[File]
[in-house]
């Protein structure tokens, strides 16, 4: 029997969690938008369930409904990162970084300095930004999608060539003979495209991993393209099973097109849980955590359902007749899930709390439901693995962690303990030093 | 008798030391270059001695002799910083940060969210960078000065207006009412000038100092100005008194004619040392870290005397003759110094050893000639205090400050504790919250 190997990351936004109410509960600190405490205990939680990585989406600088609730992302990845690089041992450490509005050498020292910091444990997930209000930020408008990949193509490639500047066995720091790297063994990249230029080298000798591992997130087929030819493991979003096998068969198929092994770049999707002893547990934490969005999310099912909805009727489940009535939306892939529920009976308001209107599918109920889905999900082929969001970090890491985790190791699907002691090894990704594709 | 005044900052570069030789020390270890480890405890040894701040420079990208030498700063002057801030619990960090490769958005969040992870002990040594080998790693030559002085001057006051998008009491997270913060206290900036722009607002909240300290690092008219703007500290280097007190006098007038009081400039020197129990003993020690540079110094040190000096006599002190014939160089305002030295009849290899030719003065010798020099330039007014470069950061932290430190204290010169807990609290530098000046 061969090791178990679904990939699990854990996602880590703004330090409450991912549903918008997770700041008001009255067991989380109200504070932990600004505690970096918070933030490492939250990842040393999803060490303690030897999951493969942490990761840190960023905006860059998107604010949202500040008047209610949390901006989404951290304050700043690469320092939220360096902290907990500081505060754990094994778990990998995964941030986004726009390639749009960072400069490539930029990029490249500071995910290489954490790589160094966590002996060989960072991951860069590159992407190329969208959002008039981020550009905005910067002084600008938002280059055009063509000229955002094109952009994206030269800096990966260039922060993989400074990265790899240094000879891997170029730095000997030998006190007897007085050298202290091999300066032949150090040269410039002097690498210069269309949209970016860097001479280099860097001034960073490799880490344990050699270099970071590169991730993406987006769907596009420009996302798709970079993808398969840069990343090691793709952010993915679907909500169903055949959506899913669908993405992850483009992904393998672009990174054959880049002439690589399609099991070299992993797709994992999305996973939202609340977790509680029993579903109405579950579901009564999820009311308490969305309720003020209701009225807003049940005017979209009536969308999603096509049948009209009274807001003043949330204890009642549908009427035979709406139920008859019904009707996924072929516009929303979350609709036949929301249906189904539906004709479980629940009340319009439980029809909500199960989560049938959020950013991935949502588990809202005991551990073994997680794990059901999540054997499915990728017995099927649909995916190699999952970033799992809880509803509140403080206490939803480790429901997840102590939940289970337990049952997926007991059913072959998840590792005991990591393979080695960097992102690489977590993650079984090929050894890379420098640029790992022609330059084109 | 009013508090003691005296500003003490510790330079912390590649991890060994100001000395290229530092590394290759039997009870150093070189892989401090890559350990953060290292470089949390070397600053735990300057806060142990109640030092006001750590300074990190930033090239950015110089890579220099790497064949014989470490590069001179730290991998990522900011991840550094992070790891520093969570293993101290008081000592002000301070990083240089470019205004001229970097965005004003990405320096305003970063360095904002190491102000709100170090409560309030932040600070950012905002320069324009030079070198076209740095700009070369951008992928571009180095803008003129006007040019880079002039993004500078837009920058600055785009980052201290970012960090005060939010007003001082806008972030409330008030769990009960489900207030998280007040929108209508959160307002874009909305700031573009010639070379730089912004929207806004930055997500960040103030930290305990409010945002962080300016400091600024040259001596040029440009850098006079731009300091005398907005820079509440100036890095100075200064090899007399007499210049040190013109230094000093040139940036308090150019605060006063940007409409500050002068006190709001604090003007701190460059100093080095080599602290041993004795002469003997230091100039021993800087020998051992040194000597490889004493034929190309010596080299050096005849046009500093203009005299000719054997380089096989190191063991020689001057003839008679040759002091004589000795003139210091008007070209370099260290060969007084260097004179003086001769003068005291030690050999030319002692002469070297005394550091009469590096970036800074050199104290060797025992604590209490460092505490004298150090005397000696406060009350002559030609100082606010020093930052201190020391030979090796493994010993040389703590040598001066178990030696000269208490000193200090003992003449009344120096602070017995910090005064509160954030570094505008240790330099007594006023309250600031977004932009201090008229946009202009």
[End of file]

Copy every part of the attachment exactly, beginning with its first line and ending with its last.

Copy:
[in-house]
């Protein structure tokens, strides 16, 4: 029997969690938008369930409904990162970084300095930004999608060539003979495209991993393209099973097109849980955590359902007749899930709390439901693995962690303990030093 | 008798030391270059001695002799910083940060969210960078000065207006009412000038100092100005008194004619040392870290005397003759110094050893000639205090400050504790919250 190997990351936004109410509960600190405490205990939680990585989406600088609730992302990845690089041992450490509005050498020292910091444990997930209000930020408008990949193509490639500047066995720091790297063994990249230029080298000798591992997130087929030819493991979003096998068969198929092994770049999707002893547990934490969005999310099912909805009727489940009535939306892939529920009976308001209107599918109920889905999900082929969001970090890491985790190791699907002691090894990704594709 | 005044900052570069030789020390270890480890405890040894701040420079990208030498700063002057801030619990960090490769958005969040992870002990040594080998790693030559002085001057006051998008009491997270913060206290900036722009607002909240300290690092008219703007500290280097007190006098007038009081400039020197129990003993020690540079110094040190000096006599002190014939160089305002030295009849290899030719003065010798020099330039007014470069950061932290430190204290010169807990609290530098000046 061969090791178990679904990939699990854990996602880590703004330090409450991912549903918008997770700041008001009255067991989380109200504070932990600004505690970096918070933030490492939250990842040393999803060490303690030897999951493969942490990761840190960023905006860059998107604010949202500040008047209610949390901006989404951290304050700043690469320092939220360096902290907990500081505060754990094994778990990998995964941030986004726009390639749009960072400069490539930029990029490249500071995910290489954490790589160094966590002996060989960072991951860069590159992407190329969208959002008039981020550009905005910067002084600008938002280059055009063509000229955002094109952009994206030269800096990966260039922060993989400074990265790899240094000879891997170029730095000997030998006190007897007085050298202290091999300066032949150090040269410039002097690498210069269309949209970016860097001479280099860097001034960073490799880490344990050699270099970071590169991730993406987006769907596009420009996302798709970079993808398969840069990343090691793709952010993915679907909500169903055949959506899913669908993405992850483009992904393998672009990174054959880049002439690589399609099991070299992993797709994992999305996973939202609340977790509680029993579903109405579950579901009564999820009311308490969305309720003020209701009225807003049940005017979209009536969308999603096509049948009209009274807001003043949330204890009642549908009427035979709406139920008859019904009707996924072929516009929303979350609709036949929301249906189904539906004709479980629940009340319009439980029809909500199960989560049938959020950013991935949502588990809202005991551990073994997680794990059901999540054997499915990728017995099927649909995916190699999952970033799992809880509803509140403080206490939803480790429901997840102590939940289970337990049952997926007991059913072959998840590792005991990591393979080695960097992102690489977590993650079984090929050894890379420098640029790992022609330059084109 | 009013508090003691005296500003003490510790330079912390590649991890060994100001000395290229530092590394290759039997009870150093070189892989401090890559350990953060290292470089949390070397600053735990300057806060142990109640030092006001750590300074990190930033090239950015110089890579220099790497064949014989470490590069001179730290991998990522900011991840550094992070790891520093969570293993101290008081000592002000301070990083240089470019205004001229970097965005004003990405320096305003970063360095904002190491102000709100170090409560309030932040600070950012905002320069324009030079070198076209740095700009070369951008992928571009180095803008003129006007040019880079002039993004500078837009920058600055785009980052201290970012960090005060939010007003001082806008972030409330008030769990009960489900207030998280007040929108209508959160307002874009909305700031573009010639070379730089912004929207806004930055997500960040103030930290305990409010945002962080300016400091600024040259001596040029440009850098006079731009300091005398907005820079509440100036890095100075200064090899007399007499210049040190013109230094000093040139940036308090150019605060006063940007409409500050002068006190709001604090003007701190460059100093080095080599602290041993004795002469003997230091100039021993800087020998051992040194000597490889004493034929190309010596080299050096005849046009500093203009005299000719054997380089096989190191063991020689001057003839008679040759002091004589000795003139210091008007070209370099260290060969007084260097004179003086001769003068005291030690050999030319002692002469070297005394550091009469590096970036800074050199104290060797025992604590209490460092505490004298150090005397000696406060009350002559030609100082606010020093930052201190020391030979090796493994010993040389703590040598001066178990030696000269208490000193200090003992003449009344120096602070017995910090005064509160954030570094505008240790330099007594006023309250600031977004932009201090008229946009202009």